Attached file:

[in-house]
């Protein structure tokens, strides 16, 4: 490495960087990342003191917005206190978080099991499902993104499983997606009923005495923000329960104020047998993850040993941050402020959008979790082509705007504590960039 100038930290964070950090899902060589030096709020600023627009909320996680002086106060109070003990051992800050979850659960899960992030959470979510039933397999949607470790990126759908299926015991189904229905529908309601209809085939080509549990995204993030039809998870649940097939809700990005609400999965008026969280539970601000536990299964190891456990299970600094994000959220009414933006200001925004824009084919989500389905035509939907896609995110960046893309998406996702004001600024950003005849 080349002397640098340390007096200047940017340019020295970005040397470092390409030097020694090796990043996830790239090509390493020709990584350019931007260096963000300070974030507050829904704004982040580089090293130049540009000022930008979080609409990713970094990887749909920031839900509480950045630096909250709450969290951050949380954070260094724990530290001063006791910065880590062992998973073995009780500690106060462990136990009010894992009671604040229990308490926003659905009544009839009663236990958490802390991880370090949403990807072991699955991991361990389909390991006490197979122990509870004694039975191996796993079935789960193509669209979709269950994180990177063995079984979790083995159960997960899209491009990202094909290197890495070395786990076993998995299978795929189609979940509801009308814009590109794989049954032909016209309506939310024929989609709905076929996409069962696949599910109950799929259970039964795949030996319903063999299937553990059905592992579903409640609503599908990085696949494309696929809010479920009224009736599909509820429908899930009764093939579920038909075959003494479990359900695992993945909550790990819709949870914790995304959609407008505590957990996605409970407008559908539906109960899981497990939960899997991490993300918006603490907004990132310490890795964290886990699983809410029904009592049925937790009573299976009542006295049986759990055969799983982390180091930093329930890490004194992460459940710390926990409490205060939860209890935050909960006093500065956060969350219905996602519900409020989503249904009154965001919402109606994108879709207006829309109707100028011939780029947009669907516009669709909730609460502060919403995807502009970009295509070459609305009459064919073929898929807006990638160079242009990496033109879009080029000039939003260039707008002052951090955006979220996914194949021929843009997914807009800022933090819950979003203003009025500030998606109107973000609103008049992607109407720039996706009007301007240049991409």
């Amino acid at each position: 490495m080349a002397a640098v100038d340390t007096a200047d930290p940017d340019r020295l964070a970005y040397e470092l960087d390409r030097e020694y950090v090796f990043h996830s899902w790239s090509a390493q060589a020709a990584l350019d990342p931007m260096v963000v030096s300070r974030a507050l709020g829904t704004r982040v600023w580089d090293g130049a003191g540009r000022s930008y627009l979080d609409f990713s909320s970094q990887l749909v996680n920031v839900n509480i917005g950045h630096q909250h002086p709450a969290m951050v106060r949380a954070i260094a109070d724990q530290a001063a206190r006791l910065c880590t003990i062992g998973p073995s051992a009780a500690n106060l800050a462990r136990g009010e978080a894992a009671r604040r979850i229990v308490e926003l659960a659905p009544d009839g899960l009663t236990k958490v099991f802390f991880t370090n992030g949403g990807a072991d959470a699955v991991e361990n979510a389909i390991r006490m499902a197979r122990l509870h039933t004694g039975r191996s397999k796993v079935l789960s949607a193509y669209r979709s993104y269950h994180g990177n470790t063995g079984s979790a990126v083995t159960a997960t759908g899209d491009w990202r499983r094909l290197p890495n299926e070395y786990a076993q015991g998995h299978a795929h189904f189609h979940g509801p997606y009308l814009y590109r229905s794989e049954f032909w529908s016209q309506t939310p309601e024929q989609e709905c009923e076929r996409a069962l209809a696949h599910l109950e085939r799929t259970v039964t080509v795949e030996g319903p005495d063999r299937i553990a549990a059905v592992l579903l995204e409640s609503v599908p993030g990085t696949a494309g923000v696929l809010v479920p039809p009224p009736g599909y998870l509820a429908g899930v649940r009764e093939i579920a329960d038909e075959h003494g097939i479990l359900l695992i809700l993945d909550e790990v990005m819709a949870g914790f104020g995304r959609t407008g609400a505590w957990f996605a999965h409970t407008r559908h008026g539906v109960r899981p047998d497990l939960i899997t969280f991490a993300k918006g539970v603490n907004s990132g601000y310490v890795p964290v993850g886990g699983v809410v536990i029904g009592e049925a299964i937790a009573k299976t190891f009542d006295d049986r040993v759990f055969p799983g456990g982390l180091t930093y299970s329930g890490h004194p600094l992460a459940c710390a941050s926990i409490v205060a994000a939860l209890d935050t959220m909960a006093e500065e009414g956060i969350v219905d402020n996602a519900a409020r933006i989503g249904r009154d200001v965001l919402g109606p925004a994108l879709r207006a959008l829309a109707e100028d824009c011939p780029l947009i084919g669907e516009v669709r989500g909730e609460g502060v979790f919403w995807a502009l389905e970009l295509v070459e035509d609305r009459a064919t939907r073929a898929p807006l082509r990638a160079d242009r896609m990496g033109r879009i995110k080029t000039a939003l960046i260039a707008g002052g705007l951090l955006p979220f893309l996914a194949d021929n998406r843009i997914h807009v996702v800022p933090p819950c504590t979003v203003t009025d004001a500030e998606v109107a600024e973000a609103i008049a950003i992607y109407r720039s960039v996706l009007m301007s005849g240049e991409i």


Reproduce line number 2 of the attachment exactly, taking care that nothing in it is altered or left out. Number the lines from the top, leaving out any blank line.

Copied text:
């Protein structure tokens, strides 16, 4: 490495960087990342003191917005206190978080099991499902993104499983997606009923005495923000329960104020047998993850040993941050402020959008979790082509705007504590960039 100038930290964070950090899902060589030096709020600023627009909320996680002086106060109070003990051992800050979850659960899960992030959470979510039933397999949607470790990126759908299926015991189904229905529908309601209809085939080509549990995204993030039809998870649940097939809700990005609400999965008026969280539970601000536990299964190891456990299970600094994000959220009414933006200001925004824009084919989500389905035509939907896609995110960046893309998406996702004001600024950003005849 080349002397640098340390007096200047940017340019020295970005040397470092390409030097020694090796990043996830790239090509390493020709990584350019931007260096963000300070974030507050829904704004982040580089090293130049540009000022930008979080609409990713970094990887749909920031839900509480950045630096909250709450969290951050949380954070260094724990530290001063006791910065880590062992998973073995009780500690106060462990136990009010894992009671604040229990308490926003659905009544009839009663236990958490802390991880370090949403990807072991699955991991361990389909390991006490197979122990509870004694039975191996796993079935789960193509669209979709269950994180990177063995079984979790083995159960997960899209491009990202094909290197890495070395786990076993998995299978795929189609979940509801009308814009590109794989049954032909016209309506939310024929989609709905076929996409069962696949599910109950799929259970039964795949030996319903063999299937553990059905592992579903409640609503599908990085696949494309696929809010479920009224009736599909509820429908899930009764093939579920038909075959003494479990359900695992993945909550790990819709949870914790995304959609407008505590957990996605409970407008559908539906109960899981497990939960899997991490993300918006603490907004990132310490890795964290886990699983809410029904009592049925937790009573299976009542006295049986759990055969799983982390180091930093329930890490004194992460459940710390926990409490205060939860209890935050909960006093500065956060969350219905996602519900409020989503249904009154965001919402109606994108879709207006829309109707100028011939780029947009669907516009669709909730609460502060919403995807502009970009295509070459609305009459064919073929898929807006990638160079242009990496033109879009080029000039939003260039707008002052951090955006979220996914194949021929843009997914807009800022933090819950979003203003009025500030998606109107973000609103008049992607109407720039996706009007301007240049991409």